MTV Awards 2022 Review: Ghostly Greats Haunt the Silver Throne

Echoing her dancing to Kanye West’s ‘All Day’ performance at the Brits, Taylor Swift was seen rapping to Nicki Minaj’s ‘Superbass’ at the 2022 MTV Awards, an event which has a history for Swift and West as the moment when the latter interrupted the former, leading to ensuing drama and some of the greatest music ever written — arguably, ultimately, by both artists, though first by the elder on My Beautiful Dark Twisted Fantasy. On that record, which crowned Mr. West as king of hip hop, Kanye mourned the passing of the king of pop, Michael Jackson. As Nicki Minaj won the Michael Jackson Vanguard Award tonight, recalling the greats of Michael Jackson and Whitney Houston, she called for more focus on mental health, in a pop era dominated by imitators of the psychoanalytic pop of Billie Eilish, and on a night dominated (so far) by Lizzo and her empowering ‘About Damn Time’.

Under the surface: Two of the musical masterminds behind tonight’s MTV Awards.

Kane Brown’s hip hop/country proto-synthesis is promising, yet ultimately underwhelming, and reaffirming of Usher’s claim to be the king of R&B and the last of his kind. Maneskin are doing their own thing. And Annita is running for the crown that Camila Cabello once claimed, but is unlikely to surpass the ‘Havana’ glass ceiling — in a way that is strikingly similar for Blackpink and BTS, whose global near-hegemony masks the ongoing dominance of PSY’s ‘Gangnam Style’ in the collective unconscious. It will take some time for Latin music and K-Pop to break free from the shackles of pre-artistic commercial pop, although Rosalía, Lisa, and Rosé are doing an admirable job in remedying that, while Stromae paves startling new ground in European pop.

Meanwhile, Kendrick Lamar and Drake continue to dominate hip hop, while Eminem’s Snoop Dogg collaboration reflects the return of ’90s hip hop to dominate our post-Kanye musical moment. Jack Harlow’s Drake imitation act is inverted in the UK by 50 Cent-inspired Aitch, while Harlow’s First Class sampling Fergie’s ‘Glamorous’ further reaffirms our transportation to a world before (and, paradoxically, after) Kanye. But to get beyond Kanye, we cannot avoid him: we must confront his greatness, recognise it, and (most importantly) surpass it. Instead, we are under-recognising Kanye, failing to confront his greatness, and falling short of the dizzying artistic heights he reached. A similar story might be told of the music of Michael Jackson, whose Thriller remains the best-selling album of all time.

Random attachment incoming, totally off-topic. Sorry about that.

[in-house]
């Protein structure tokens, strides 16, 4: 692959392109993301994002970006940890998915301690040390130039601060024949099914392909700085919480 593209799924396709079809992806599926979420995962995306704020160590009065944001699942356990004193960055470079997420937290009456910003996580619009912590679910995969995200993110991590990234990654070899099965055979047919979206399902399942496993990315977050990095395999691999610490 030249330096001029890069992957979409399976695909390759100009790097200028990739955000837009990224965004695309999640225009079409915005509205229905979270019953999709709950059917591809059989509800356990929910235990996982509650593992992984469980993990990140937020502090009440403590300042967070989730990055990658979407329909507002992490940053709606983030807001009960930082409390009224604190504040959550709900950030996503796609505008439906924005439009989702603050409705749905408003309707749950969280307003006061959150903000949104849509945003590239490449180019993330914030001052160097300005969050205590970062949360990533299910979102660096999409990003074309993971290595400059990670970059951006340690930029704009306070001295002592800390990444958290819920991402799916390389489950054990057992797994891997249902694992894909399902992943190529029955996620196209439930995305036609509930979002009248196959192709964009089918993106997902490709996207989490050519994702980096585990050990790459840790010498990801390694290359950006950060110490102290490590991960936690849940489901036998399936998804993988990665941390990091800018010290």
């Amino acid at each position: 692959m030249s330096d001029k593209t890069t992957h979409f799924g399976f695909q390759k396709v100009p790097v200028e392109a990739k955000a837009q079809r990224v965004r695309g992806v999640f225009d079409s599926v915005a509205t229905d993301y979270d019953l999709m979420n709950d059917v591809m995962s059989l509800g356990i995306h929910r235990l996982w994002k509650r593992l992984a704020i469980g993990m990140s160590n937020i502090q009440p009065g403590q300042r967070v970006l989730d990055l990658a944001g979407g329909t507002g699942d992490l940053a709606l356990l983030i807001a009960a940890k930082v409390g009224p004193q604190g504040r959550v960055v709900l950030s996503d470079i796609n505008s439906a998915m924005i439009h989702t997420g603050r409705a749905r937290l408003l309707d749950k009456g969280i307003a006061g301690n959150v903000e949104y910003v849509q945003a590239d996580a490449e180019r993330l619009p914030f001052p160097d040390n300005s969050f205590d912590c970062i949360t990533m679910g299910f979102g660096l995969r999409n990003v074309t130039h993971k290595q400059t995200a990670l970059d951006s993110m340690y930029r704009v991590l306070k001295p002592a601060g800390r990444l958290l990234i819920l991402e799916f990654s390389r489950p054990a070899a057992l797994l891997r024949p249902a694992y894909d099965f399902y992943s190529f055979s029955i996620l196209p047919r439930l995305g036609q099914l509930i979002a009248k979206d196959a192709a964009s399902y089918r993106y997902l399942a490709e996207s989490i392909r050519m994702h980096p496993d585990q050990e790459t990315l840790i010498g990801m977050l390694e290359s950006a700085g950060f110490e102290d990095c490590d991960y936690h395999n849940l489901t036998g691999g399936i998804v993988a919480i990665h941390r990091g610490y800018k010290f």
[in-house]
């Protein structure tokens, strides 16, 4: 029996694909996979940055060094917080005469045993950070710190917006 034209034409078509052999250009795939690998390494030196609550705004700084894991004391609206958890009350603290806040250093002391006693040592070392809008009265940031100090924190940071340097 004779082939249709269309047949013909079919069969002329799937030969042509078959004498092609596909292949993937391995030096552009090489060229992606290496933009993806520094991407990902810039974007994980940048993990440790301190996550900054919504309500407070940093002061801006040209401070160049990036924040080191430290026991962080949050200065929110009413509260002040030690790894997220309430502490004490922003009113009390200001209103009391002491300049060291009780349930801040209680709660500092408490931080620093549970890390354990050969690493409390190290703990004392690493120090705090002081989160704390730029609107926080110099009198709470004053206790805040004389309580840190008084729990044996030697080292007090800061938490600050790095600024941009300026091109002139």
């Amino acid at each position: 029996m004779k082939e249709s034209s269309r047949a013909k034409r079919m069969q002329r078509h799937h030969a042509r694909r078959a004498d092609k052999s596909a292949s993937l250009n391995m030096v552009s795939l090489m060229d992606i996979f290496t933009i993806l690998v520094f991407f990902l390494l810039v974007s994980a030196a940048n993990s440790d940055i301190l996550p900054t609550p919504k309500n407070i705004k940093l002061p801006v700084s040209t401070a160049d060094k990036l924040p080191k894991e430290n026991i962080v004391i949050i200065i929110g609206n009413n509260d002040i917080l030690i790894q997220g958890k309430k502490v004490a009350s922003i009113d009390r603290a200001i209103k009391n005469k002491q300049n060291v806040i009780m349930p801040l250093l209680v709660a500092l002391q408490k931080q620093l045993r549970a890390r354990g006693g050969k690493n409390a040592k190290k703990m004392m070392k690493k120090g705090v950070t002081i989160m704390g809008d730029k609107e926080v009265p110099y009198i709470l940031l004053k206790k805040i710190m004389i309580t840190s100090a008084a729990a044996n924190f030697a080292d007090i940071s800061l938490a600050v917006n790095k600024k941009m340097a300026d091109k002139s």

The pop throne is empty, forfeited by Kanye West at the height of his popularity at the 2009 MTV Awards, and vacated by Michael Jackson on the occasion of his passing, but the contenders are legion. Billie Eilish’s winning the four most-craved Grammies — Best New Artist, Album Of The Year, Record Of The Year, Song Of The Year — preceded her greatest album Happier Than Ever being snubbed earlier this year. The thrones of pop and hip hop are well and truly empty. We are haunted by the ghosts of the past, who surround the silver throne of popular music. The throne is empty. Who will rise to the moment? It is about time.

P.S. Perhaps the most remarkable moment is when Nicki Minaj cites Taylor Swift as making a significant contribution to promoting the hit Superbass, along with Black Eyed Peas members will.i.am and Fergie. This is very interesting. Thanks Nicki. Musically, artistically, technically: You earned tonight. See you next year.

See, the throne is mine for the taking. Wait up, music industry. I’m coming for the crown. And I don’t even need to run. No, wait: I’ve already won. The throne is mine. It is done. Gone.

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